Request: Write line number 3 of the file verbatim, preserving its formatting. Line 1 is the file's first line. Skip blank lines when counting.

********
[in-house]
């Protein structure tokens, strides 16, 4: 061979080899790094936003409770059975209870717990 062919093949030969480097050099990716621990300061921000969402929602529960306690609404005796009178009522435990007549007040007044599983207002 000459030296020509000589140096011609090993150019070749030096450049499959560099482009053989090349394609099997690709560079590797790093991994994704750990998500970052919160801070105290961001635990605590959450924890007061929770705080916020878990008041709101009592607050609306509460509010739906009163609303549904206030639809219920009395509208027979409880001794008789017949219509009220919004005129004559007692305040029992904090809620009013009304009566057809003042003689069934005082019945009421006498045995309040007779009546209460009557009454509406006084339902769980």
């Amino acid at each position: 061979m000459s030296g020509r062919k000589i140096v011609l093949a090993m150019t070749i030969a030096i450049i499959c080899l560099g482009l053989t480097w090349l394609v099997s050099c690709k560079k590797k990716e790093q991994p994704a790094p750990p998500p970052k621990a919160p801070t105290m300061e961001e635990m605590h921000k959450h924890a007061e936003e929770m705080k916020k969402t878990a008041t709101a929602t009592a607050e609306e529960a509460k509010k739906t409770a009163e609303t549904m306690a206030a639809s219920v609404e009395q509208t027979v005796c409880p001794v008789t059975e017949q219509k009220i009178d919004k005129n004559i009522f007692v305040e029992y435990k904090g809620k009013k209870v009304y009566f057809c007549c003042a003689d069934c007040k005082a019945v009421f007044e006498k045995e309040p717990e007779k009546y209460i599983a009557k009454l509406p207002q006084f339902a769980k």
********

């Amino acid at each position: 061979m000459s030296g020509r062919k000589i140096v011609l093949a090993m150019t070749i030969a030096i450049i499959c080899l560099g482009l053989t480097w090349l394609v099997s050099c690709k560079k590797k990716e790093q991994p994704a790094p750990p998500p970052k621990a919160p801070t105290m300061e961001e635990m605590h921000k959450h924890a007061e936003e929770m705080k916020k969402t878990a008041t709101a929602t009592a607050e609306e529960a509460k509010k739906t409770a009163e609303t549904m306690a206030a639809s219920v609404e009395q509208t027979v005796c409880p001794v008789t059975e017949q219509k009220i009178d919004k005129n004559i009522f007692v305040e029992y435990k904090g809620k009013k209870v009304y009566f057809c007549c003042a003689d069934c007040k005082a019945v009421f007044e006498k045995e309040p717990e007779k009546y209460i599983a009557k009454l509406p207002q006084f339902a769980k």